Holo­caust Memo­r­i­al in Milan, Italy, May 2018

Pho­to by Ard­fern via Wiki­me­dia Commons

Dur­ing Mussolini’s regime there was a huge stat­ue of him on horse­back in the Bologna foot­ball sta­di­um. On July 25, 1943, the Ital­ian King Vic­tor Emmanuel III removed Mus­soli­ni (or Il Duce) from office and had him arrest­ed, and on this same day that stat­ue was giv­en a sim­i­lar treat­ment: the head was cut off and glee­ful­ly parad­ed through Bologna’s ancient streets. After World War II end­ed, and Mus­soli­ni had been killed by the Ital­ian Resis­tance, the rest of the stat­ue was melt­ed down to cre­ate two life-size stat­ues of Resis­tance fight­ers, a man and a woman, stand­ing defi­ant­ly in the Piaz­za VII Novem­ber 1944 which com­mem­o­rates a bat­tle between the par­ti­sans and the occu­py­ing Germans.

Fifty years lat­er, in Rome, dur­ing the tri­al of Nazi offi­cer Erich Priebke, Neo Fas­cists hasti­ly erect­ed a makeshift memo­r­i­al in the Via Rasel­la. Priebke ordered the mur­der of 377 Romans in retal­i­a­tion for a par­ti­san attack on the occu­py­ing Ger­man army. The makeshift memo­r­i­al was cre­at­ed where the SS were ambushed. It includ­ed an inscrip­tion hon­or­ing the Ger­man dead: Vic­tims of an antifas­cist and par­ti­san slaugh­ter per­pe­trat­ed by vile assassins.” 

For almost a cen­tu­ry, Ital­ians have been try­ing to come to terms with their ambigu­ous past. Twen­ty years of Fas­cist rule, and an alliance with Hitler, end­ed on July 25, 1943, but was fol­lowed by a civ­il war between Ital­ian par­ti­sans and the rem­nants of Mussolini’s forces. That inter­nal con­flict was over­laid by the inva­sion of the penin­su­la from the south by Allied armies and from the north by the Ger­mans. Even when the fight­ing sup­pos­ed­ly end­ed on July 28, l945, there was often a vio­lent set­tling of accounts between Italians. 

The result has been a land­scape of mem­o­ry in Italy that includes memo­ri­als to both the Resis­tance and the Fas­cists. There are addi­tion­al mon­u­ments that recall civil­ians killed by the Fas­cists, the Nazis, and the Allied bombings.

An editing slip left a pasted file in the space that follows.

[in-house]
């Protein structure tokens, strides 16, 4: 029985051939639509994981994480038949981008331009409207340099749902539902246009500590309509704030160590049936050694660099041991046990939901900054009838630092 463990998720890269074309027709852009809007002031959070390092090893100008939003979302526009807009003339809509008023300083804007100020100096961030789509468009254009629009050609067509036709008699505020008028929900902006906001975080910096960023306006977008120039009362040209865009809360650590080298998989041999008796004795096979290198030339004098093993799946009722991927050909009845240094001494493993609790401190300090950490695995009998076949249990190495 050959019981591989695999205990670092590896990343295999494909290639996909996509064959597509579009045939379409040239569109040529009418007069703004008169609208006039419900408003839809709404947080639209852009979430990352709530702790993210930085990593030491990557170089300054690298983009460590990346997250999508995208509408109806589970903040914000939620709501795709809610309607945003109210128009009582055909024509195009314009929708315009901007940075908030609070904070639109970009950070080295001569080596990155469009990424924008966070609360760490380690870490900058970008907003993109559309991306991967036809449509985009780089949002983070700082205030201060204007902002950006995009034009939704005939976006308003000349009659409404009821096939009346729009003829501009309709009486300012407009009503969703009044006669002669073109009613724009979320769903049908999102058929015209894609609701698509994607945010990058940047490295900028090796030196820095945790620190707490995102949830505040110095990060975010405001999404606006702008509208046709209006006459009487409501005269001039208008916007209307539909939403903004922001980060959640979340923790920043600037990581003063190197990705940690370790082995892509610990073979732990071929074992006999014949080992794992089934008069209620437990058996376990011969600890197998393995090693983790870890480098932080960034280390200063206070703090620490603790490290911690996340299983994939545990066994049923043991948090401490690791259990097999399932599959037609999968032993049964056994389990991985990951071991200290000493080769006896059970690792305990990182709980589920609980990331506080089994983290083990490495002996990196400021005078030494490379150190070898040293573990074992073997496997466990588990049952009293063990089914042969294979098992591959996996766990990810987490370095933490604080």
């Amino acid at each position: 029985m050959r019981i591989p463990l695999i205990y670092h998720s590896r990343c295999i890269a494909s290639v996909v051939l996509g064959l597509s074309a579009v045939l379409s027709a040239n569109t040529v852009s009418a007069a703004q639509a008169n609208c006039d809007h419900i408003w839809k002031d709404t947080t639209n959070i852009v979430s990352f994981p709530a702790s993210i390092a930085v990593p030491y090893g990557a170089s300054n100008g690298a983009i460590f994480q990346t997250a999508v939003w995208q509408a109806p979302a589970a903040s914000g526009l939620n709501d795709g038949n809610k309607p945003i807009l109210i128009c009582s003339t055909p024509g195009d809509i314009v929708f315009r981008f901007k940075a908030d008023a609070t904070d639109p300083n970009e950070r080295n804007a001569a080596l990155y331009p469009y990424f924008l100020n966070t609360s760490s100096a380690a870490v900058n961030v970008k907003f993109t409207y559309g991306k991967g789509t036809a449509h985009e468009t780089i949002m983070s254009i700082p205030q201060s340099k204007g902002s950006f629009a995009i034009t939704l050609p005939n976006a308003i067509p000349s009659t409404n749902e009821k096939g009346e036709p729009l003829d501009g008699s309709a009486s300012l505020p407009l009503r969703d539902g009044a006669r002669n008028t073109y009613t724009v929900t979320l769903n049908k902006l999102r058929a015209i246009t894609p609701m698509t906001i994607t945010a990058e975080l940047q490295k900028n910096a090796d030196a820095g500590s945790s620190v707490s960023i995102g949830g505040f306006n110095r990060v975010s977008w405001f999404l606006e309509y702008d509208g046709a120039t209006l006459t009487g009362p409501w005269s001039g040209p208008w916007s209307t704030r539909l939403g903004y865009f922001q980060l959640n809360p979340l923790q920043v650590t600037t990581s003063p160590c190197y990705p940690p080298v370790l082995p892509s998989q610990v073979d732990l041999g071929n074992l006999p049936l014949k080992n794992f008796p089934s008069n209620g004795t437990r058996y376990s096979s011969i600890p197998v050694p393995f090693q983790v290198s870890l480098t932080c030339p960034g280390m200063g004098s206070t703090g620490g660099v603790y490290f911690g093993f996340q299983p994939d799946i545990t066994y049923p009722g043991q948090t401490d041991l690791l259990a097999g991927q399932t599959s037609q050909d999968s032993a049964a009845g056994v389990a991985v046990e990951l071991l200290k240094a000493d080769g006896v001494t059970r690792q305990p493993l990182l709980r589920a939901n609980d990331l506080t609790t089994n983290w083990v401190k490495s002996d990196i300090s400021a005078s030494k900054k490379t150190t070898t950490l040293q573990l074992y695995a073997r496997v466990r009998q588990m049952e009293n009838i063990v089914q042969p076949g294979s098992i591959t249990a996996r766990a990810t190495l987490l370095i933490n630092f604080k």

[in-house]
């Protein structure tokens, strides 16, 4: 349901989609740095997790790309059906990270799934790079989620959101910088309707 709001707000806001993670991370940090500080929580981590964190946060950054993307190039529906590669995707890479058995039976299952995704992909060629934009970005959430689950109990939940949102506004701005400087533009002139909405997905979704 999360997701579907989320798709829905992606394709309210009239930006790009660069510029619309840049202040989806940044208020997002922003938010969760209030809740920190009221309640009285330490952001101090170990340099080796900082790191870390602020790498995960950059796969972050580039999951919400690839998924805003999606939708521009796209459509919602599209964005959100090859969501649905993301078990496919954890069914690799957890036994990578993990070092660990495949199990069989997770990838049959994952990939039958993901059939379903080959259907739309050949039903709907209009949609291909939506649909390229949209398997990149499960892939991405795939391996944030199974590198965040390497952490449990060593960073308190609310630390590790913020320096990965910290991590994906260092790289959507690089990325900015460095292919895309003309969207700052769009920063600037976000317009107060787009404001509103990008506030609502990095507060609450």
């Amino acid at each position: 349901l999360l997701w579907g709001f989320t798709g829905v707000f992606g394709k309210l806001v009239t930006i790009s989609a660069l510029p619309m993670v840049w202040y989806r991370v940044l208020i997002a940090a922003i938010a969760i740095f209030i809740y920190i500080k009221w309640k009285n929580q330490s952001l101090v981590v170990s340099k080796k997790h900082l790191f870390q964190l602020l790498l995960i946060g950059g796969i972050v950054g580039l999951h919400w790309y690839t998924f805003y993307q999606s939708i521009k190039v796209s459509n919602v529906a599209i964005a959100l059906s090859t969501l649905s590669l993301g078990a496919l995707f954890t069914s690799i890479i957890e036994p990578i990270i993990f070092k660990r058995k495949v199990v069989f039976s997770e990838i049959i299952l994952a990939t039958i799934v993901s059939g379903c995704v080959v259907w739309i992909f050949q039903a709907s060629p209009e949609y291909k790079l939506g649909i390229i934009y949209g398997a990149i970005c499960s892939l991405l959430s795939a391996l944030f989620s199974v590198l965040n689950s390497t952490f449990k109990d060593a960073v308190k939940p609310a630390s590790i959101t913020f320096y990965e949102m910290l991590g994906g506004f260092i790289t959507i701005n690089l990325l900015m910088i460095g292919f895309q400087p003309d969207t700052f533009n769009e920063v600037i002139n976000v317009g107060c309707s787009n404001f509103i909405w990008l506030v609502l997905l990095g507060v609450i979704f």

Part of that com­plex and con­tra­dic­to­ry mem­o­ryscape are memo­ri­als con­cern­ing the Holo­caust. How­ev­er, Jews have had to be care­ful when mak­ing their sto­ry a part of the nation­al mem­o­ry. As one his­to­ri­an has said, inher­ent in civ­il war itself is some­thing that feeds the ten­den­cy to bury the mem­o­ry of it.” If there has been a con­cert­ed effort to obscure or hide the dis­turb­ing nature of the Ital­ian involve­ment in World War II, the Holo­caust memo­ri­als have par­tic­i­pat­ed in that effort.

In 1947, Milan’s Jew­ish Com­mu­ni­ty erect­ed a memo­r­i­al in the city’s Mon­u­men­tal Ceme­tery that con­tained twelve tomb­stones bear­ing the names and his­to­ry of twelve Ital­ian Jews who were killed dur­ing World War II. The choice of those twelve Jews was care­ful­ly con­sid­ered. Four died as par­ti­sans and one had vol­un­teered to fight for the Allied armies. It is not clear whether the par­ti­sans died fight­ing Ger­mans or Ital­ians. That seems to be inten­tion­al­ly obscured. And most impor­tant­ly all twelve died on Ital­ian soil. None of the twelve died at Auschwitz, although thou­sands of Ital­ian Jews were killed there. To specif­i­cal­ly men­tion those vic­tims would be a reminder that Ital­ians informed on their Jew­ish neigh­bors, and oth­er Ital­ians loaded the trains and drove them out of Milan, Rome, and else­where towards their death.